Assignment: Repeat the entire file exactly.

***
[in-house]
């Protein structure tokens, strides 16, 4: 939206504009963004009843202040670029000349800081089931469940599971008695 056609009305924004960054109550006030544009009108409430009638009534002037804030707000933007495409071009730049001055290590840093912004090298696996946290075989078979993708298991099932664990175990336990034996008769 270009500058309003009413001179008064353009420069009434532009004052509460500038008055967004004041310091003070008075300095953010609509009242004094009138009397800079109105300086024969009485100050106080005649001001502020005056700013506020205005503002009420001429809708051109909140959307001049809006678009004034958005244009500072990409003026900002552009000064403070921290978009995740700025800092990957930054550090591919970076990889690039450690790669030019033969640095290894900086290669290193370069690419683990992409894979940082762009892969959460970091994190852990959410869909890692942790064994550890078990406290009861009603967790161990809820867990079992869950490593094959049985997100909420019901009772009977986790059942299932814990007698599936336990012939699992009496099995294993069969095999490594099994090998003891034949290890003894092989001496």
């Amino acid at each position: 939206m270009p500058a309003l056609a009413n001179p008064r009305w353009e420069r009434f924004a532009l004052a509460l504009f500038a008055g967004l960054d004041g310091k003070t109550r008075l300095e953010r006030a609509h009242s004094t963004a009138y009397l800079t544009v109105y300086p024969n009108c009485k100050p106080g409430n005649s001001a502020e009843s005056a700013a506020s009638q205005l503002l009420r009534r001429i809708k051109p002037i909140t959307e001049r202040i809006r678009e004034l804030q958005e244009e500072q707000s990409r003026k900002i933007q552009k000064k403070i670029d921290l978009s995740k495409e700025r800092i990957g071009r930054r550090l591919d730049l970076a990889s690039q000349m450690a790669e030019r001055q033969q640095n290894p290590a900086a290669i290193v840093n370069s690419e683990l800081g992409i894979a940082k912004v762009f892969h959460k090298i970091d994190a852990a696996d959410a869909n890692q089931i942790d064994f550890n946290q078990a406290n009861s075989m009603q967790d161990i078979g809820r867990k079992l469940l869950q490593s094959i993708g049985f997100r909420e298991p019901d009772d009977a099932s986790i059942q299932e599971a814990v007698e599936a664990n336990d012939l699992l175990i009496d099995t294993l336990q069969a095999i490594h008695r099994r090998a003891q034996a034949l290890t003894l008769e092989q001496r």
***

[in-house]
């Protein structure tokens, strides 16, 4: 939206504009963004009843202040670029000349800081089931469940599971008695 056609009305924004960054109550006030544009009108409430009638009534002037804030707000933007495409071009730049001055290590840093912004090298696996946290075989078979993708298991099932664990175990336990034996008769 270009500058309003009413001179008064353009420069009434532009004052509460500038008055967004004041310091003070008075300095953010609509009242004094009138009397800079109105300086024969009485100050106080005649001001502020005056700013506020205005503002009420001429809708051109909140959307001049809006678009004034958005244009500072990409003026900002552009000064403070921290978009995740700025800092990957930054550090591919970076990889690039450690790669030019033969640095290894900086290669290193370069690419683990992409894979940082762009892969959460970091994190852990959410869909890692942790064994550890078990406290009861009603967790161990809820867990079992869950490593094959049985997100909420019901009772009977986790059942299932814990007698599936336990012939699992009496099995294993069969095999490594099994090998003891034949290890003894092989001496």
């Amino acid at each position: 939206m270009p500058a309003l056609a009413n001179p008064r009305w353009e420069r009434f924004a532009l004052a509460l504009f500038a008055g967004l960054d004041g310091k003070t109550r008075l300095e953010r006030a609509h009242s004094t963004a009138y009397l800079t544009v109105y300086p024969n009108c009485k100050p106080g409430n005649s001001a502020e009843s005056a700013a506020s009638q205005l503002l009420r009534r001429i809708k051109p002037i909140t959307e001049r202040i809006r678009e004034l804030q958005e244009e500072q707000s990409r003026k900002i933007q552009k000064k403070i670029d921290l978009s995740k495409e700025r800092i990957g071009r930054r550090l591919d730049l970076a990889s690039q000349m450690a790669e030019r001055q033969q640095n290894p290590a900086a290669i290193v840093n370069s690419e683990l800081g992409i894979a940082k912004v762009f892969h959460k090298i970091d994190a852990a696996d959410a869909n890692q089931i942790d064994f550890n946290q078990a406290n009861s075989m009603q967790d161990i078979g809820r867990k079992l469940l869950q490593s094959i993708g049985f997100r909420e298991p019901d009772d009977a099932s986790i059942q299932e599971a814990v007698e599936a664990n336990d012939l699992l175990i009496d099995t294993l336990q069969a095999i490594h008695r099994r090998a003891q034996a034949l290890t003894l008769e092989q001496r």